Aggressive Development Slows Nashville Apartment Performance
Charlotte may be the fastest-growing apartment market over the entirety of the cycle. But looking at total inventory growth since 2015, the designation of fastest growing belongs to Nashville.
The apartment stock in Nashville has grown 17.5% with the addition of 22,100 new units since 2015. That inventory growth tops the rates in Charlotte (16.7%) and Austin (15.7%), both of which placed ahead of Nashville on the list of fastest-growing market over the current cycle.
By comparison, the average expansion rate across the top 50 U.S. markets was 6.1% since 2015.
Nashville has not seen a comparable period of expansion in more than three decades. And while fundamentals held up well early in the supply wave, the market is now experiencing stress. The sheer volume of completions over the past three years has weighed on occupancy, and operators have reacted by reining in their pricing strategies.
At the end of 2017, occupancy in the market slipped below the 95.0% threshold for the first time since 2012. Occupancy remains below that mark, at 94.8% as of mid-2018. Driving down occupancy has been numerous vacancies in market segments most vulnerable to competition from new supply. Class A occupancy has remained below 93% since 3rd quarter 2017. In the high-supply Central Nashville and Franklin/Brentwood, rates have been somewhat better but still below the market average.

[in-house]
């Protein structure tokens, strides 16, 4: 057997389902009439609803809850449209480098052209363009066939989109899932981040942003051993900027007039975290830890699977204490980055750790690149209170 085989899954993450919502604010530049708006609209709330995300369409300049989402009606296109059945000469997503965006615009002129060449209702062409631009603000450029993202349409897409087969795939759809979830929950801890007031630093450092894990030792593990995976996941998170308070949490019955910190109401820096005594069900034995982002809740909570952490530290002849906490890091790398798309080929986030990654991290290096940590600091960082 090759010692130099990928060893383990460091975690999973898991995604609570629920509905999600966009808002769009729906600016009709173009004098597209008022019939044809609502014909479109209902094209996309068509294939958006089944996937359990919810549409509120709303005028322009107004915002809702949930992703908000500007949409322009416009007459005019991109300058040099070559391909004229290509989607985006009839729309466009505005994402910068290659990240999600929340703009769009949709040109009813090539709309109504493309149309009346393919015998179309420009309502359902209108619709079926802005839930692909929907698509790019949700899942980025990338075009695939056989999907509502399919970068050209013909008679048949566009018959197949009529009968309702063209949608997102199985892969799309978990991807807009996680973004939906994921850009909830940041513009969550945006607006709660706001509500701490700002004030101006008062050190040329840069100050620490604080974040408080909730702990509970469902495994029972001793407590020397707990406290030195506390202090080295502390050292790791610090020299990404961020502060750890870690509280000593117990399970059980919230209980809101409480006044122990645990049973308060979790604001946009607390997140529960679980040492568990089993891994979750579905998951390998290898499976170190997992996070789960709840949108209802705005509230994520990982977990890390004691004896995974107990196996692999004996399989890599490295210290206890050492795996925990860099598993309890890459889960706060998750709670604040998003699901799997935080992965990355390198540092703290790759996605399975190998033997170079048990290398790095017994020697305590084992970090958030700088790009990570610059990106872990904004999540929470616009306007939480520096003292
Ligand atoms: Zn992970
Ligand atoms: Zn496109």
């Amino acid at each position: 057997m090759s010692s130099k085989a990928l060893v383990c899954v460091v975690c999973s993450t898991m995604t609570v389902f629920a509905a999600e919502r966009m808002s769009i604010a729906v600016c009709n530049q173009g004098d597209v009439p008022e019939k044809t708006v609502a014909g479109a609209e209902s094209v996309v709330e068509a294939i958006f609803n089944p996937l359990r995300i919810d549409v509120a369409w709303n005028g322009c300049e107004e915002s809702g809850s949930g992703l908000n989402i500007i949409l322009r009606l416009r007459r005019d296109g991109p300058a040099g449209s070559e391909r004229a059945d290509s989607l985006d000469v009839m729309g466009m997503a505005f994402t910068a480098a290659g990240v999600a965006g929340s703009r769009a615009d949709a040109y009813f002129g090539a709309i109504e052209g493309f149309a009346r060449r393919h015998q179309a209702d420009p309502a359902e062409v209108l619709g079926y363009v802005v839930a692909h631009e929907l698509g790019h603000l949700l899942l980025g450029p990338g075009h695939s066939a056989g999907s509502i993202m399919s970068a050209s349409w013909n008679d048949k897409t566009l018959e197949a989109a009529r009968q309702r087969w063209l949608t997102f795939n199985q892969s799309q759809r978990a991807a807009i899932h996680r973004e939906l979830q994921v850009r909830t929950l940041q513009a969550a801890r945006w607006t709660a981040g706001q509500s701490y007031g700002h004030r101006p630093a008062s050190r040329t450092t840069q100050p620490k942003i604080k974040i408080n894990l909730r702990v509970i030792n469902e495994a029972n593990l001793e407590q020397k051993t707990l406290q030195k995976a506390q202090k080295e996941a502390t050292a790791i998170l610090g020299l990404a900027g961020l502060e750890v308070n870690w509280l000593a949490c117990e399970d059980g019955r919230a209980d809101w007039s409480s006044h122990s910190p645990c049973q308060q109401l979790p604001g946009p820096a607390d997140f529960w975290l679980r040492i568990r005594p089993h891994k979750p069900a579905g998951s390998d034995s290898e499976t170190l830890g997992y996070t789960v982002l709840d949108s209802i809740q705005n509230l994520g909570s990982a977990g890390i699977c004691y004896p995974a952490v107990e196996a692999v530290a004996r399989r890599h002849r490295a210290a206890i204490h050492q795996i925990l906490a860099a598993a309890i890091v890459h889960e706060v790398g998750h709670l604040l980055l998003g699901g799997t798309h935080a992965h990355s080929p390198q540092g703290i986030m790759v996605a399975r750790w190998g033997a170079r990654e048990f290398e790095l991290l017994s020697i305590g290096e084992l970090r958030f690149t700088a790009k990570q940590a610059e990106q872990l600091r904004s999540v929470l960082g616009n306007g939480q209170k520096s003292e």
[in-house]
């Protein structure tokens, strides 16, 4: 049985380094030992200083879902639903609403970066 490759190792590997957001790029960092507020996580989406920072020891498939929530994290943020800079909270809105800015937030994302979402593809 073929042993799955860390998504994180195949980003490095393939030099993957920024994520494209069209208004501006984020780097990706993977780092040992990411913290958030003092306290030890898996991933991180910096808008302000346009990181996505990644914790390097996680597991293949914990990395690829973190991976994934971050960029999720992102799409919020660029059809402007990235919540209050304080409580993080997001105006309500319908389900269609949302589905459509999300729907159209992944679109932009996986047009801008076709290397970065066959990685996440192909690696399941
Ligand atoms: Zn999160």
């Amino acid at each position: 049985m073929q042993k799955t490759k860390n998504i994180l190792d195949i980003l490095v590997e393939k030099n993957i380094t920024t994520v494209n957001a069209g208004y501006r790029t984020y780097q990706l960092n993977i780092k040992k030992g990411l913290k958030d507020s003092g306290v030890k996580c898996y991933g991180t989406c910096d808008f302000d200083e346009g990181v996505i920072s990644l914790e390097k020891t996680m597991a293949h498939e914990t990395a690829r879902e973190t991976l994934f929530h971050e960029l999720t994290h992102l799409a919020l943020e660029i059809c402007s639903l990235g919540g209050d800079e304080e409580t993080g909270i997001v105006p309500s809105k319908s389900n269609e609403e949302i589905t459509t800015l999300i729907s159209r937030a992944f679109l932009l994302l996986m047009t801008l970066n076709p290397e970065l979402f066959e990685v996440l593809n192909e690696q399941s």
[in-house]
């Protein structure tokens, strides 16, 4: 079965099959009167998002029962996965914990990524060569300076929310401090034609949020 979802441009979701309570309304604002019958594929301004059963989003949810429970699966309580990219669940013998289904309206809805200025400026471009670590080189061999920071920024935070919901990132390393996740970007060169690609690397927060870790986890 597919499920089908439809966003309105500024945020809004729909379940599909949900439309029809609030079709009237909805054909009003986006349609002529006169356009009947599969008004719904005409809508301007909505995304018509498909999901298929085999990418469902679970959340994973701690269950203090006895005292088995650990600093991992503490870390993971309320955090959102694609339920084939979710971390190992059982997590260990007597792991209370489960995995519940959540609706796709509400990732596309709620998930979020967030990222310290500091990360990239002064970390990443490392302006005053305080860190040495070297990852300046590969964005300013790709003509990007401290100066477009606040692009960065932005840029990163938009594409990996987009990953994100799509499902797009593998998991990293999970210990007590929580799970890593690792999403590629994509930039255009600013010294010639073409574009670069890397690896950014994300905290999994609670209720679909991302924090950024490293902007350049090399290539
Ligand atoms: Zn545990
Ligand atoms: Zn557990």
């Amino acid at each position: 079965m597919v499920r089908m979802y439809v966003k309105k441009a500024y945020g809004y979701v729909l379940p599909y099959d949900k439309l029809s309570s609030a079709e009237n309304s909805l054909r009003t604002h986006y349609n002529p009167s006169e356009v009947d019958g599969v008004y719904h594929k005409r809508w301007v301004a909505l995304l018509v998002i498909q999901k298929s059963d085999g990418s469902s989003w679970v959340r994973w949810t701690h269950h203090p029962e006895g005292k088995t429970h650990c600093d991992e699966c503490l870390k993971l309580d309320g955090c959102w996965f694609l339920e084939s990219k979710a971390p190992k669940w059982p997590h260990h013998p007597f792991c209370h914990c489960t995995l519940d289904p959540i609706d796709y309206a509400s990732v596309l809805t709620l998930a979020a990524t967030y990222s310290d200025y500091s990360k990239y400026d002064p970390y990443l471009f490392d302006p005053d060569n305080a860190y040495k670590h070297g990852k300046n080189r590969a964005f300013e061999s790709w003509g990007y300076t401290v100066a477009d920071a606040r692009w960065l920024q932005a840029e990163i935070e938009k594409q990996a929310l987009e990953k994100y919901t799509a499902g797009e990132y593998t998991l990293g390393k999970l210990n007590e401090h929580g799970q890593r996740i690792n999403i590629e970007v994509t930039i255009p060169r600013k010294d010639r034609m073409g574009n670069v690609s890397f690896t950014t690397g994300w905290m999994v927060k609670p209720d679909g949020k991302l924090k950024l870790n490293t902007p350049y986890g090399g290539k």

The softening occupancy comes despite strong demand in the market overall. Nashville has absorbed more than 5,000 units annually since 2016, performances bolstered by favorable demographic trends and an expanding economy with solid anchors.
But even with solid demand in the market, operators haven’t been able to fill units as quickly as developers complete them. In turn, they have pulled back on price increases. Annual rent growth in the market has remained below 1.5% in each of the past four quarters. Those performances stand in contrast to the 5% to 7% annual increases seen across much of 2014 through 2016.
Driving the slower growth in rents have been cuts in Class A product and Central Nashville. Rents for luxury product have declined on an annual basis since early 2017. Apartment rents in the downtown area fell in 2016 and have been declining since. Rent cuts in the urban core are perhaps not surprising, given that inventory there has surged 59% with the addition of nearly 7,700 units since 2015.
While most top-end segments continue to struggle, there are others more insulated from new completions that are performing solidly. Murfreesboro/Smyrna, for example, has maintained occupancy around 95.5% or better and annual rent growth around 4% over the past three quarters. In addition, Class C units remain around 96% occupied. But annual rent growth in those lower-tier units has moderated closer to the U.S. average for that segment (2.4%).
Going forward, Nashville’s apartment market is unlikely to see much relief from elevated supply volumes in the near term, as current construction volumes and scheduled completions over the next year remain more than double their respective long-term norms.